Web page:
Rishi Sunak offers fiscal conservatism – and no mention of the climate crisis

Sienna Rodgers

Rishi Sunak delivered his speech on the main stage at Tory conference in Manchester today. The Chancellor appeared to prioritise political positioning and had little to offer in the way of big new policies, announcing only that several schemes will be extended. This includes the ‘kickstart’ scheme subsidising eligible jobs for young people on Universal Credit, which has only seen 77,000 start in these roles rather than a figure approaching the 250,000 aimed for by the end of the year.

In his first in-person conference speech, Sunak reiterated that he is a a fiscal hawk, praising his predecessors’ last “ten years of sound Conservative management of our economy” and telling the room: “I believe in fiscal responsibility and everyone in this hall does too.” It has been widely noted that Labour might struggle to differentiate itself on the economy from the Conservatives, who implemented the furlough scheme and other bold measures during Covid, but Sunak stressed today: “We must never forget that the fundamental economic differences between us and Labour run very deep.”

Labour’s top criticism of the speech so far has been the lack of attention paid to the climate crisis. Search for the words ‘climate’, ‘green’, ‘COP26’, ‘nature’, ‘carbon’ or ‘net zero’, and not one mention is found in Sunak’s address. Ed Miliband, Labour’s energy spokesperson, called it “deeply worrying” and contrasted the speech with that of Shadow Chancellor Rachel Reeves, whose ideas for a green transition were at the centre of her pitch in Brighton. Sunak’s opposite announced last week that Labour would put an additional £28bn of capital investment towards a green transition “for each and every year of this decade”.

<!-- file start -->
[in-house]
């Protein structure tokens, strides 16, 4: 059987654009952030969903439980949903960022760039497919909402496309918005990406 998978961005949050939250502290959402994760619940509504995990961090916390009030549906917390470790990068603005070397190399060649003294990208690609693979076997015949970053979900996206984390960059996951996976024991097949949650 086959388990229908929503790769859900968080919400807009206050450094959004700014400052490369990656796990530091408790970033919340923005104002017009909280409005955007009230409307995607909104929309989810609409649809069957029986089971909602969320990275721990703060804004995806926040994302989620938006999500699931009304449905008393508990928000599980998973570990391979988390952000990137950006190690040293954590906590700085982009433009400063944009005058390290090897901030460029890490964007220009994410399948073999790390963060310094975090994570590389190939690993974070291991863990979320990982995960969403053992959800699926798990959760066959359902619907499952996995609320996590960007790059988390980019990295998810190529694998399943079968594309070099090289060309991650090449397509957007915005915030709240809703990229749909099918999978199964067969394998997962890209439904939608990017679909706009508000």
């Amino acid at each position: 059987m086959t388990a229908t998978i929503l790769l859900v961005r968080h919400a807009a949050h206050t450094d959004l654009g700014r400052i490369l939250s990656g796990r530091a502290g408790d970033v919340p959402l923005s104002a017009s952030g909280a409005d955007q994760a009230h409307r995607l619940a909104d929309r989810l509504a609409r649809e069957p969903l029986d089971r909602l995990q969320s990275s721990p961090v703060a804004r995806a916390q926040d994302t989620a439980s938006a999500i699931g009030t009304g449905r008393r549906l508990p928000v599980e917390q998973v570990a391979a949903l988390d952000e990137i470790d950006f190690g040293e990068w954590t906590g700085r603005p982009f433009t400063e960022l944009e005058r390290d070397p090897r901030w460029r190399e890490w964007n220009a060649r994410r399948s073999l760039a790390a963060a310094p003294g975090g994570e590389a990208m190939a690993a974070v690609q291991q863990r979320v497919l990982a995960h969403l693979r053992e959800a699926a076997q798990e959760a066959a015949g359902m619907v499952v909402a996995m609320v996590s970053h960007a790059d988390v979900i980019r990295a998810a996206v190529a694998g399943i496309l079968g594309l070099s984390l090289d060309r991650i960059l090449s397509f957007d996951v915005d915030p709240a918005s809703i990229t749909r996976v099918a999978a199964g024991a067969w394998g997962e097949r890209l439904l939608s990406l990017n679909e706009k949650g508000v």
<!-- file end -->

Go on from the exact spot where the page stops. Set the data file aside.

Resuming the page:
The other key attack of the opposition party has been to say Sunak’s speech showed he is “in denial about the scale of the economic crisis he has overseen” and “has no plan or will to tackle it”. Bridget Phillipson said: “Rishi Sunak has overseen the worst economic crisis in the G7, with our economy shrinking by 9.9% in 2020, deeper than Italy (8.9%), and France (7.8%) – and our recovery still further away than any other G7 economy. Instead of putting forward a plan to boost our economy and invest in the skills we need and the challenges we need to face, he’s pretending there’s no work to be done.”

The TUC pointed out the flaws in Sunak’s repeated line that the government wants to see “good work, better skills and higher wages”. Frances O’Grady said there is “not a serious plan for raising living standards” as if the Chancellor wants higher wages “he shouldn’t be freezing the pay of millions of key workers”. She added that, in the face of a cost of living crisis, Sunak should reverse the cut to Universal Credit. Similarly, the Joseph Rowntree Foundation said: “The Chancellor may say he has a plan for jobs but he has no plan for paying the bills… The government can’t credibly claim to be levelling up while levelling down people’s incomes.” But, in attacking Labour for wanting to increase benefits and encourage people to “lean ever more on the state”, Sunak made clear that this is exactly what he intends to do.

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